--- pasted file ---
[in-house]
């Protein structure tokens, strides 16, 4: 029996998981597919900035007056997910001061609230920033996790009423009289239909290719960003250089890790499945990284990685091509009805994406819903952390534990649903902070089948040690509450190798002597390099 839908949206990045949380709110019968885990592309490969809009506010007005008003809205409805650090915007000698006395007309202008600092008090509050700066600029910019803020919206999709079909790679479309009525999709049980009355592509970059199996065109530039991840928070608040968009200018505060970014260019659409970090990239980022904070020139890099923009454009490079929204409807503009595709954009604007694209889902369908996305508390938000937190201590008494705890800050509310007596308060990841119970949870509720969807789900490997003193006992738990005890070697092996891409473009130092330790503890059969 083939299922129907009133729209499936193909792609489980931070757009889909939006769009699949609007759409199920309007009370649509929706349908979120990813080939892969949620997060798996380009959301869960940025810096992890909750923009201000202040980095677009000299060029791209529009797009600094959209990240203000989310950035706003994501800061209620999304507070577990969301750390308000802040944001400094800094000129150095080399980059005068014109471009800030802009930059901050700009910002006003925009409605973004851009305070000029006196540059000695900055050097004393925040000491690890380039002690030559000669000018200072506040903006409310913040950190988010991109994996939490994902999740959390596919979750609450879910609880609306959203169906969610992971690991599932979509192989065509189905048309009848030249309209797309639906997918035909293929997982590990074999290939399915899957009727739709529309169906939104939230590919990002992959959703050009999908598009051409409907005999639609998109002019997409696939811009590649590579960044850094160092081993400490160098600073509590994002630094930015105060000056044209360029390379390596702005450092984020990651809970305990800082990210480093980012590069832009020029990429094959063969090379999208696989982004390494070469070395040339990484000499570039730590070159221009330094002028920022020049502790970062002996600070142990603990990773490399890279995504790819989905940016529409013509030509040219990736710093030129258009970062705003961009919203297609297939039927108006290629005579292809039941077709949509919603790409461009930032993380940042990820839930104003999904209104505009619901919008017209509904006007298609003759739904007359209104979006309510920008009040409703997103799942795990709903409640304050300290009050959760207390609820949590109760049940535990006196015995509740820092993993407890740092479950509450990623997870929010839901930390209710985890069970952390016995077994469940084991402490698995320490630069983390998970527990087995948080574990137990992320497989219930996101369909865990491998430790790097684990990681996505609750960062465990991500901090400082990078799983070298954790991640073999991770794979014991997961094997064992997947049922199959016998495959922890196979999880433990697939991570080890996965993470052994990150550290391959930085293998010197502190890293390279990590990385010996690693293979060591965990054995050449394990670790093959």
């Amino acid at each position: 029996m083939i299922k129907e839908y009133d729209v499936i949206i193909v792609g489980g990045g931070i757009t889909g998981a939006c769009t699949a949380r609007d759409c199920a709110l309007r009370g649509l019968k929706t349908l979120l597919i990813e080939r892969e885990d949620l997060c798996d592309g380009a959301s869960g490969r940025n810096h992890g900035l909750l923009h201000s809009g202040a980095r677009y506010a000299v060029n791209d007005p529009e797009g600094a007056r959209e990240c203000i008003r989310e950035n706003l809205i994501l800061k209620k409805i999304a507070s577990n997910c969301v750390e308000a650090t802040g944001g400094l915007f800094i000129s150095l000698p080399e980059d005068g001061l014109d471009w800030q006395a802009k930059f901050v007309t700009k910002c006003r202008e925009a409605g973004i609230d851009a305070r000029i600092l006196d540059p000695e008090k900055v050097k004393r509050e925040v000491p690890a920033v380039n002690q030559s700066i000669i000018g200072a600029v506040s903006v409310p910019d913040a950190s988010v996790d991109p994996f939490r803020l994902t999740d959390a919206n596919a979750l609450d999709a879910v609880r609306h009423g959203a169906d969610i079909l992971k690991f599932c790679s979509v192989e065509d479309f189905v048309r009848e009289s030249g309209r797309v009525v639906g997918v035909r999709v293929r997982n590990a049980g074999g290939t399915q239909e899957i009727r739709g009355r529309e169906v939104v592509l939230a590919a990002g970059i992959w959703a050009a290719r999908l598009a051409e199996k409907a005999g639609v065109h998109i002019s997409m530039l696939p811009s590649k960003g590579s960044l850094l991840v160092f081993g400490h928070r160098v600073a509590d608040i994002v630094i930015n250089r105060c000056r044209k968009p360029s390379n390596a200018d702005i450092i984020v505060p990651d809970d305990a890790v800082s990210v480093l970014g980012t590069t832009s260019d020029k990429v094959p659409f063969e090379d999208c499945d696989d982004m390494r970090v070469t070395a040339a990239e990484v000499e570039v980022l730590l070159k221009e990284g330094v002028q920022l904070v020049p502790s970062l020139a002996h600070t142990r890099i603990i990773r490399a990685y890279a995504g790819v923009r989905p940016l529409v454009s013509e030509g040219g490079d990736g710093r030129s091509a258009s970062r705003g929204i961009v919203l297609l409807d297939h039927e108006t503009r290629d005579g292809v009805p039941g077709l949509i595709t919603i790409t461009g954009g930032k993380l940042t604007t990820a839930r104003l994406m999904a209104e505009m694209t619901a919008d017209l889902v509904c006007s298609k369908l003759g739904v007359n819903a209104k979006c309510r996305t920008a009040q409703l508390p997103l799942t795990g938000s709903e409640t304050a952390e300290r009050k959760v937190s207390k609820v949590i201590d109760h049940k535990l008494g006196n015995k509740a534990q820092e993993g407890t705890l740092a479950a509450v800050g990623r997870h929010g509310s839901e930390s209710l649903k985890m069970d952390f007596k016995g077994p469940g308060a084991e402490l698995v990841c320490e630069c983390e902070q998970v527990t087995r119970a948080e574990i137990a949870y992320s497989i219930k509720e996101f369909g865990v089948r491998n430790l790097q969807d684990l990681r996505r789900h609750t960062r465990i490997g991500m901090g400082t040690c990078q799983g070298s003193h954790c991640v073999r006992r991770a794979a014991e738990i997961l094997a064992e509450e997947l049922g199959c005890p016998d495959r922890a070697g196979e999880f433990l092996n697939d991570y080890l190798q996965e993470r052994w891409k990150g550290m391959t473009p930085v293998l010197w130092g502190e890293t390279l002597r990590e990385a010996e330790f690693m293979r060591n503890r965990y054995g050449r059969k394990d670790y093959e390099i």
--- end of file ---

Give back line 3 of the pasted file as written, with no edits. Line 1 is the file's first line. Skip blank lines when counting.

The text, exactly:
């Amino acid at each position: 029996m083939i299922k129907e839908y009133d729209v499936i949206i193909v792609g489980g990045g931070i757009t889909g998981a939006c769009t699949a949380r609007d759409c199920a709110l309007r009370g649509l019968k929706t349908l979120l597919i990813e080939r892969e885990d949620l997060c798996d592309g380009a959301s869960g490969r940025n810096h992890g900035l909750l923009h201000s809009g202040a980095r677009y506010a000299v060029n791209d007005p529009e797009g600094a007056r959209e990240c203000i008003r989310e950035n706003l809205i994501l800061k209620k409805i999304a507070s577990n997910c969301v750390e308000a650090t802040g944001g400094l915007f800094i000129s150095l000698p080399e980059d005068g001061l014109d471009w800030q006395a802009k930059f901050v007309t700009k910002c006003r202008e925009a409605g973004i609230d851009a305070r000029i600092l006196d540059p000695e008090k900055v050097k004393r509050e925040v000491p690890a920033v380039n002690q030559s700066i000669i000018g200072a600029v506040s903006v409310p910019d913040a950190s988010v996790d991109p994996f939490r803020l994902t999740d959390a919206n596919a979750l609450d999709a879910v609880r609306h009423g959203a169906d969610i079909l992971k690991f599932c790679s979509v192989e065509d479309f189905v048309r009848e009289s030249g309209r797309v009525v639906g997918v035909r999709v293929r997982n590990a049980g074999g290939t399915q239909e899957i009727r739709g009355r529309e169906v939104v592509l939230a590919a990002g970059i992959w959703a050009a290719r999908l598009a051409e199996k409907a005999g639609v065109h998109i002019s997409m530039l696939p811009s590649k960003g590579s960044l850094l991840v160092f081993g400490h928070r160098v600073a509590d608040i994002v630094i930015n250089r105060c000056r044209k968009p360029s390379n390596a200018d702005i450092i984020v505060p990651d809970d305990a890790v800082s990210v480093l970014g980012t590069t832009s260019d020029k990429v094959p659409f063969e090379d999208c499945d696989d982004m390494r970090v070469t070395a040339a990239e990484v000499e570039v980022l730590l070159k221009e990284g330094v002028q920022l904070v020049p502790s970062l020139a002996h600070t142990r890099i603990i990773r490399a990685y890279a995504g790819v923009r989905p940016l529409v454009s013509e030509g040219g490079d990736g710093r030129s091509a258009s970062r705003g929204i961009v919203l297609l409807d297939h039927e108006t503009r290629d005579g292809v009805p039941g077709l949509i595709t919603i790409t461009g954009g930032k993380l940042t604007t990820a839930r104003l994406m999904a209104e505009m694209t619901a919008d017209l889902v509904c006007s298609k369908l003759g739904v007359n819903a209104k979006c309510r996305t920008a009040q409703l508390p997103l799942t795990g938000s709903e409640t304050a952390e300290r009050k959760v937190s207390k609820v949590i201590d109760h049940k535990l008494g006196n015995k509740a534990q820092e993993g407890t705890l740092a479950a509450v800050g990623r997870h929010g509310s839901e930390s209710l649903k985890m069970d952390f007596k016995g077994p469940g308060a084991e402490l698995v990841c320490e630069c983390e902070q998970v527990t087995r119970a948080e574990i137990a949870y992320s497989i219930k509720e996101f369909g865990v089948r491998n430790l790097q969807d684990l990681r996505r789900h609750t960062r465990i490997g991500m901090g400082t040690c990078q799983g070298s003193h954790c991640v073999r006992r991770a794979a014991e738990i997961l094997a064992e509450e997947l049922g199959c005890p016998d495959r922890a070697g196979e999880f433990l092996n697939d991570y080890l190798q996965e993470r052994w891409k990150g550290m391959t473009p930085v293998l010197w130092g502190e890293t390279l002597r990590e990385a010996e330790f690693m293979r060591n503890r965990y054995g050449r059969k394990d670790y093959e390099i």